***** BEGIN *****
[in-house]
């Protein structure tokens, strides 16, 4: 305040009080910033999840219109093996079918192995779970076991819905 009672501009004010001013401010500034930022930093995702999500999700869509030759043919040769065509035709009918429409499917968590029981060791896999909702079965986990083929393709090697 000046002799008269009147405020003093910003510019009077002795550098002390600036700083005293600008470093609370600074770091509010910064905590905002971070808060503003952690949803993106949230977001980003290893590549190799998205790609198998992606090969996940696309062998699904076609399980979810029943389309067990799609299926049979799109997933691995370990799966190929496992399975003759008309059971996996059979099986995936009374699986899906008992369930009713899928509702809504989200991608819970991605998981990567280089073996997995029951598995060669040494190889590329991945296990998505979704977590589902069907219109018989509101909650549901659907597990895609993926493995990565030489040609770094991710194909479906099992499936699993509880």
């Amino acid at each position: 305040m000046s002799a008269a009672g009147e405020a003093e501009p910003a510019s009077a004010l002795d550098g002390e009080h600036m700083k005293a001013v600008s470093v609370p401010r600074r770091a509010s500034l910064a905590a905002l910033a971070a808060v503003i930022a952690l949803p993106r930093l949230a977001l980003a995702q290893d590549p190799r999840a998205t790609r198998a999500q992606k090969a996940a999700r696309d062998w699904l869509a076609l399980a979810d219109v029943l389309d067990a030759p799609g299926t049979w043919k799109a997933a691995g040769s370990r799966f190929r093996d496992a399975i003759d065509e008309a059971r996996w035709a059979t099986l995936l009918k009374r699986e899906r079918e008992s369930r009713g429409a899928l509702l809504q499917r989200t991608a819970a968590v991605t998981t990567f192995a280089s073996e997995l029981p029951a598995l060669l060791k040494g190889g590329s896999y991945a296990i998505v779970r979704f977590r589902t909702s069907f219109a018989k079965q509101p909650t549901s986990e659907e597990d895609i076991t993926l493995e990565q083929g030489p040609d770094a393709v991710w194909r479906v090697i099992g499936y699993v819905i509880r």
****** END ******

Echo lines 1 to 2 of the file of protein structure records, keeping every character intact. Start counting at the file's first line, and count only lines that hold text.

[in-house]
């Protein structure tokens, strides 16, 4: 305040009080910033999840219109093996079918192995779970076991819905 009672501009004010001013401010500034930022930093995702999500999700869509030759043919040769065509035709009918429409499917968590029981060791896999909702079965986990083929393709090697 000046002799008269009147405020003093910003510019009077002795550098002390600036700083005293600008470093609370600074770091509010910064905590905002971070808060503003952690949803993106949230977001980003290893590549190799998205790609198998992606090969996940696309062998699904076609399980979810029943389309067990799609299926049979799109997933691995370990799966190929496992399975003759008309059971996996059979099986995936009374699986899906008992369930009713899928509702809504989200991608819970991605998981990567280089073996997995029951598995060669040494190889590329991945296990998505979704977590589902069907219109018989509101909650549901659907597990895609993926493995990565030489040609770094991710194909479906099992499936699993509880």